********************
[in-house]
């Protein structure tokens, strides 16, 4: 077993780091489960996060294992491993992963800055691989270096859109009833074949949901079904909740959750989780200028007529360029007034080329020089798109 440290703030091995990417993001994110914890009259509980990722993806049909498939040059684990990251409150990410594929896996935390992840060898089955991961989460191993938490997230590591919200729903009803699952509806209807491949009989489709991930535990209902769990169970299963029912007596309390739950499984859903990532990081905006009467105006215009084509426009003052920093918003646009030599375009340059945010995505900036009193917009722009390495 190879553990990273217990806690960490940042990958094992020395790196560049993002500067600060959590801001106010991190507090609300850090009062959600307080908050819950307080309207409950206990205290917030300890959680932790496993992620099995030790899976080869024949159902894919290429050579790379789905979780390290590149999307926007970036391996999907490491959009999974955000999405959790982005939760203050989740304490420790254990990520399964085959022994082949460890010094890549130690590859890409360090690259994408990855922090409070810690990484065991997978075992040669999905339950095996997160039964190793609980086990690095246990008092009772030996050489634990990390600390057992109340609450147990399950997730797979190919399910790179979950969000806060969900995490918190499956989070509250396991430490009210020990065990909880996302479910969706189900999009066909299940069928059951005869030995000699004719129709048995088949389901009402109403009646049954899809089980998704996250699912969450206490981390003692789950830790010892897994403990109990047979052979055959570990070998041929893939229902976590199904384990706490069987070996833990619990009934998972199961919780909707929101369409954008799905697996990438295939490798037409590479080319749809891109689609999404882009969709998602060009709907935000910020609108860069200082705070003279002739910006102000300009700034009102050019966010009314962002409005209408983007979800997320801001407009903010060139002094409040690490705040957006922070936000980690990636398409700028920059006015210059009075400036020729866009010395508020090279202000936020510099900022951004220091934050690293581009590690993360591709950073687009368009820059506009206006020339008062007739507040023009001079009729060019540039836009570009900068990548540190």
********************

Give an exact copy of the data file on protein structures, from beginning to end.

[in-house]
């Protein structure tokens, strides 16, 4: 077993780091489960996060294992491993992963800055691989270096859109009833074949949901079904909740959750989780200028007529360029007034080329020089798109 440290703030091995990417993001994110914890009259509980990722993806049909498939040059684990990251409150990410594929896996935390992840060898089955991961989460191993938490997230590591919200729903009803699952509806209807491949009989489709991930535990209902769990169970299963029912007596309390739950499984859903990532990081905006009467105006215009084509426009003052920093918003646009030599375009340059945010995505900036009193917009722009390495 190879553990990273217990806690960490940042990958094992020395790196560049993002500067600060959590801001106010991190507090609300850090009062959600307080908050819950307080309207409950206990205290917030300890959680932790496993992620099995030790899976080869024949159902894919290429050579790379789905979780390290590149999307926007970036391996999907490491959009999974955000999405959790982005939760203050989740304490420790254990990520399964085959022994082949460890010094890549130690590859890409360090690259994408990855922090409070810690990484065991997978075992040669999905339950095996997160039964190793609980086990690095246990008092009772030996050489634990990390600390057992109340609450147990399950997730797979190919399910790179979950969000806060969900995490918190499956989070509250396991430490009210020990065990909880996302479910969706189900999009066909299940069928059951005869030995000699004719129709048995088949389901009402109403009646049954899809089980998704996250699912969450206490981390003692789950830790010892897994403990109990047979052979055959570990070998041929893939229902976590199904384990706490069987070996833990619990009934998972199961919780909707929101369409954008799905697996990438295939490798037409590479080319749809891109689609999404882009969709998602060009709907935000910020609108860069200082705070003279002739910006102000300009700034009102050019966010009314962002409005209408983007979800997320801001407009903010060139002094409040690490705040957006922070936000980690990636398409700028920059006015210059009075400036020729866009010395508020090279202000936020510099900022951004220091934050690293581009590690993360591709950073687009368009820059506009206006020339008062007739507040023009001079009729060019540039836009570009900068990548540190």